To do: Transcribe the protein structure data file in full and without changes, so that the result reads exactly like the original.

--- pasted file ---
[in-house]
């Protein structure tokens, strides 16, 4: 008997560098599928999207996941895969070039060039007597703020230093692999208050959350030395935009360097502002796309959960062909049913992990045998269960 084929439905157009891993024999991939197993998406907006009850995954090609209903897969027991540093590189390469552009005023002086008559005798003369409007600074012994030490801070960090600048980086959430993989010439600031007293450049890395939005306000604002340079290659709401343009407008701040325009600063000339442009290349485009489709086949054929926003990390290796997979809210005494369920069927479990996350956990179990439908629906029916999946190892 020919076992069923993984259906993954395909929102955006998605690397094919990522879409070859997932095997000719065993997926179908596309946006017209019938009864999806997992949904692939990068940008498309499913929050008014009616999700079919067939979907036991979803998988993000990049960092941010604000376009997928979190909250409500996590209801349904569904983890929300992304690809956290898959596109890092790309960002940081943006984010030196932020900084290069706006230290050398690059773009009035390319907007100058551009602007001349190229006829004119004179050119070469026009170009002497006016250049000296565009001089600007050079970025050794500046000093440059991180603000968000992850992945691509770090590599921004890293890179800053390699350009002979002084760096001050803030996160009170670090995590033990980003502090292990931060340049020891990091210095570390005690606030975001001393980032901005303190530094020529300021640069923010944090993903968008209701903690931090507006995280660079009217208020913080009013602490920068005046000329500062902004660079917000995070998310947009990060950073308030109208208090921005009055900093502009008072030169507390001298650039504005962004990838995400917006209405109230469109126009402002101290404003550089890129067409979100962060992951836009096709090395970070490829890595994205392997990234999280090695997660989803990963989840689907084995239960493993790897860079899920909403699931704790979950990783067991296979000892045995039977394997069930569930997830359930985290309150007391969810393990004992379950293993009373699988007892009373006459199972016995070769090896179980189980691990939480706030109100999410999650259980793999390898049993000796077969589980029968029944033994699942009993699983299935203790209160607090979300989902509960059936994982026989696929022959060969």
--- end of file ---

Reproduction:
[in-house]
């Protein structure tokens, strides 16, 4: 008997560098599928999207996941895969070039060039007597703020230093692999208050959350030395935009360097502002796309959960062909049913992990045998269960 084929439905157009891993024999991939197993998406907006009850995954090609209903897969027991540093590189390469552009005023002086008559005798003369409007600074012994030490801070960090600048980086959430993989010439600031007293450049890395939005306000604002340079290659709401343009407008701040325009600063000339442009290349485009489709086949054929926003990390290796997979809210005494369920069927479990996350956990179990439908629906029916999946190892 020919076992069923993984259906993954395909929102955006998605690397094919990522879409070859997932095997000719065993997926179908596309946006017209019938009864999806997992949904692939990068940008498309499913929050008014009616999700079919067939979907036991979803998988993000990049960092941010604000376009997928979190909250409500996590209801349904569904983890929300992304690809956290898959596109890092790309960002940081943006984010030196932020900084290069706006230290050398690059773009009035390319907007100058551009602007001349190229006829004119004179050119070469026009170009002497006016250049000296565009001089600007050079970025050794500046000093440059991180603000968000992850992945691509770090590599921004890293890179800053390699350009002979002084760096001050803030996160009170670090995590033990980003502090292990931060340049020891990091210095570390005690606030975001001393980032901005303190530094020529300021640069923010944090993903968008209701903690931090507006995280660079009217208020913080009013602490920068005046000329500062902004660079917000995070998310947009990060950073308030109208208090921005009055900093502009008072030169507390001298650039504005962004990838995400917006209405109230469109126009402002101290404003550089890129067409979100962060992951836009096709090395970070490829890595994205392997990234999280090695997660989803990963989840689907084995239960493993790897860079899920909403699931704790979950990783067991296979000892045995039977394997069930569930997830359930985290309150007391969810393990004992379950293993009373699988007892009373006459199972016995070769090896179980189980691990939480706030109100999410999650259980793999390898049993000796077969589980029968029944033994699942009993699983299935203790209160607090979300989902509960059936994982026989696929022959060969």